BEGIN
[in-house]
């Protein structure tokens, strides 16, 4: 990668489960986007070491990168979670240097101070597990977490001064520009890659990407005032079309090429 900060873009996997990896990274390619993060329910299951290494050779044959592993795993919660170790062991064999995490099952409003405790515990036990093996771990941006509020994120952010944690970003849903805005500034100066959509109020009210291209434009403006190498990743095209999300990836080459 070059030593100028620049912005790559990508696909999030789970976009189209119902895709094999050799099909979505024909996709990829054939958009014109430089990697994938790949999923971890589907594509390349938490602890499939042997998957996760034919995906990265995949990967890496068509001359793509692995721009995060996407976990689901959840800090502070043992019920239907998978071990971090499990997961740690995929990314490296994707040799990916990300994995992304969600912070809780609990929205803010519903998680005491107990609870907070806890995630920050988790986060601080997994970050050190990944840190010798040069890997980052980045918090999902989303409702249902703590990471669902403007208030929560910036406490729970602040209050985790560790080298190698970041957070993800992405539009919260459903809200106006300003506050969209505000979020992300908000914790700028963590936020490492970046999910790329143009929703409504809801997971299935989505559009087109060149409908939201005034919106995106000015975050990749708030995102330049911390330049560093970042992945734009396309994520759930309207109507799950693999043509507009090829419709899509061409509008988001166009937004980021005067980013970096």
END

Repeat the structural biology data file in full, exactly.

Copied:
[in-house]
């Protein structure tokens, strides 16, 4: 990668489960986007070491990168979670240097101070597990977490001064520009890659990407005032079309090429 900060873009996997990896990274390619993060329910299951290494050779044959592993795993919660170790062991064999995490099952409003405790515990036990093996771990941006509020994120952010944690970003849903805005500034100066959509109020009210291209434009403006190498990743095209999300990836080459 070059030593100028620049912005790559990508696909999030789970976009189209119902895709094999050799099909979505024909996709990829054939958009014109430089990697994938790949999923971890589907594509390349938490602890499939042997998957996760034919995906990265995949990967890496068509001359793509692995721009995060996407976990689901959840800090502070043992019920239907998978071990971090499990997961740690995929990314490296994707040799990916990300994995992304969600912070809780609990929205803010519903998680005491107990609870907070806890995630920050988790986060601080997994970050050190990944840190010798040069890997980052980045918090999902989303409702249902703590990471669902403007208030929560910036406490729970602040209050985790560790080298190698970041957070993800992405539009919260459903809200106006300003506050969209505000979020992300908000914790700028963590936020490492970046999910790329143009929703409504809801997971299935989505559009087109060149409908939201005034919106995106000015975050990749708030995102330049911390330049560093970042992945734009396309994520759930309207109507799950693999043509507009090829419709899509061409509008988001166009937004980021005067980013970096």